6. A clear, often round patch of lysed cells in an otherwise opaque layer of a bacteria or cell culture.

plaque

Cardiology
An early lesion of atherosclerosis which may be found in persons of any age in large vessels.
 
Dentistry
A soft sticky substance on teeth composed of bacteria and saliva; an indurated soft mass of polysaccharides and bacteria—e.g., Lactobacillus acidophilus, Streptococcus mutans.

Dermatology
A flat, solid, elevated, ≥ 1.0-cm-diameter skin nodule formed either by extension or coalescence of papules of lichen amyloidosis, lichen simplex chronicus, lichen planus, or psoriasis; a “plaque” stage occurs in certain skin tumours (e.g., the second stage of Kaposi sarcoma), and evolving mycosis fungoides.
 
Molecular biology
A clear area on a lawn of bacterial cells caused by the lysis of infected cells by a phage.
 
Neuropathology
Shadow plaques—one of multiple, irregularly shaped and sharply demarcated lesions (focal demyelinisation) in the gray and white matter in the brain of patients with multiple sclerosis.

plaque

Cardiology An early lesion of ASHD found in persons of any age in larger vessels Dentistry A soft sticky substance on teeth composed of bacteria and saliva; an indurated gob of polysaccharides and bacteria–eg, Lactobacillus acidophilus, Streptococcus mutans. See Periodontitis Dermatology A flat, solid, elevated ≥ 1. 0 cm in diameter skin nodule formed either by extension or coalescence of papules of lichen amyloidosis, lichen simplex chronicus, lichen planus, psoriasis; a 'plaque' stage occurs in certain skin tumors–eg, the 2nd stages of KS, mycosis fungoides Neurology 'Shadow plaques' Multiple, irregularly shaped, and sharply demarcated lesions–focal demyelinization in the gray and white matter in the brain of Pts with MS. Asymmetric unit membrane plaque, Atherosclerotic plaque, Complicated plaque, Fibrous plaque, Multiple sclerosis, Parietal pleural plaque, Senile plaque, Shadow plaque, Soldier's plaque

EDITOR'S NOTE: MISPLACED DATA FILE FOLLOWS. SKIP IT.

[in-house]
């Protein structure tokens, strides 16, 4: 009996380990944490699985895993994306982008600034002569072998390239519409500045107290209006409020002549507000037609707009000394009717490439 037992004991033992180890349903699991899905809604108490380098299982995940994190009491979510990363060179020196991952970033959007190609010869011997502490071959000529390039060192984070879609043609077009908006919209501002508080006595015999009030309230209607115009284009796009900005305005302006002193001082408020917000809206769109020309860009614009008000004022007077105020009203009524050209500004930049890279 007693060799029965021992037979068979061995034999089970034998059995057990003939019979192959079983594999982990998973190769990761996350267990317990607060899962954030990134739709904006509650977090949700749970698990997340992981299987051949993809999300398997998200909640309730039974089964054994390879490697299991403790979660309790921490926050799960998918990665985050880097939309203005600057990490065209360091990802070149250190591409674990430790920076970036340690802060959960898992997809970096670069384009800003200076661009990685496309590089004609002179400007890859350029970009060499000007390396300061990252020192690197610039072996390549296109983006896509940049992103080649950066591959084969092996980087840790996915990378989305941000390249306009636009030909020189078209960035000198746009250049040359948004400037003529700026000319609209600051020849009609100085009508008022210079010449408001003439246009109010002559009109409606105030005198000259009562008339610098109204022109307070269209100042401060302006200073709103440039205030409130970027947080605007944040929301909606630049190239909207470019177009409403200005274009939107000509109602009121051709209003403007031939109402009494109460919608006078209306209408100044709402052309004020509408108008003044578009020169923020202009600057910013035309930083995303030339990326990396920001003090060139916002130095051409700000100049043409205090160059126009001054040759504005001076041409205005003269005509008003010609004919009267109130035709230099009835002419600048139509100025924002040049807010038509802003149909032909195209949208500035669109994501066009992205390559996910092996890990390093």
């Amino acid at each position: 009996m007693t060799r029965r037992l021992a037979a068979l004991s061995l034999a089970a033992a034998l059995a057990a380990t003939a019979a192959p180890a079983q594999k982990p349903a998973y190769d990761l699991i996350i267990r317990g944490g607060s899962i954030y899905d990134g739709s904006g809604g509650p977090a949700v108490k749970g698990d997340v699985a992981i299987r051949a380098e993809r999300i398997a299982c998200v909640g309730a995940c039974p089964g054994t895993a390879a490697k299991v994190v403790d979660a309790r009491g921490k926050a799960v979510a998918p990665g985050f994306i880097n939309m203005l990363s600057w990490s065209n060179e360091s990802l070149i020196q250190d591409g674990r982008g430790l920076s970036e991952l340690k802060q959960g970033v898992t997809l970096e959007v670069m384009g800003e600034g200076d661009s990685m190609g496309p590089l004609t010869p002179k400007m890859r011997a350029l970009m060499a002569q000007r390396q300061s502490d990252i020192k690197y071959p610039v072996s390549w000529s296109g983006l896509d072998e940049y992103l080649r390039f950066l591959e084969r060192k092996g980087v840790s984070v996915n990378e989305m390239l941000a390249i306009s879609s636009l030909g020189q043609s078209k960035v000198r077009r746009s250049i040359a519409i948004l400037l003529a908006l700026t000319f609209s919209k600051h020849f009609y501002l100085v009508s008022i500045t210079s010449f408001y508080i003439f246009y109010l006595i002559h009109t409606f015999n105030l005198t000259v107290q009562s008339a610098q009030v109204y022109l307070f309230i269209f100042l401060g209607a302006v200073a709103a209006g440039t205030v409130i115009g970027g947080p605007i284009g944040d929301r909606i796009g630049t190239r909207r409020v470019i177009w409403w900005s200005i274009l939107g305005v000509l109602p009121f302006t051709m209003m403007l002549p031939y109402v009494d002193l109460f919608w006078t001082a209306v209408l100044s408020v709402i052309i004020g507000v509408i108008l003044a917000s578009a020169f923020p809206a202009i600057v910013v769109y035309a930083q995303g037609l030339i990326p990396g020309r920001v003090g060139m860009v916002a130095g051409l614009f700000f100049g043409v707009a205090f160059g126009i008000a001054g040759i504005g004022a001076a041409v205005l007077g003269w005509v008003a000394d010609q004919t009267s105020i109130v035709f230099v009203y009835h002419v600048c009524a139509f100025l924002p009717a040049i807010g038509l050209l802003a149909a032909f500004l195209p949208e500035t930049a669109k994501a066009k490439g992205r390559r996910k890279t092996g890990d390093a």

plaque

(plak)
1. A patch or small, differentiated area on a body surface (e.g., skin, mucosa, or arterial endothelium) or on the cut surface of an organ such as the brain.
2. An area of clearing in a flat, confluent growth of bacteria or tissue cells.
3. A sharply defined zone of demyelination characteristic of multiple sclerosis.
[Fr. a plate]

plaque

1. An area of ATHEROMA found in the inner lining of arteries in the disease of ATHEROSCLEROSIS.
2. A sticky mixture of food debris, saliva and bacteria that persists around the necks of uncleaned teeth and is the main cause of tooth decay.

plaque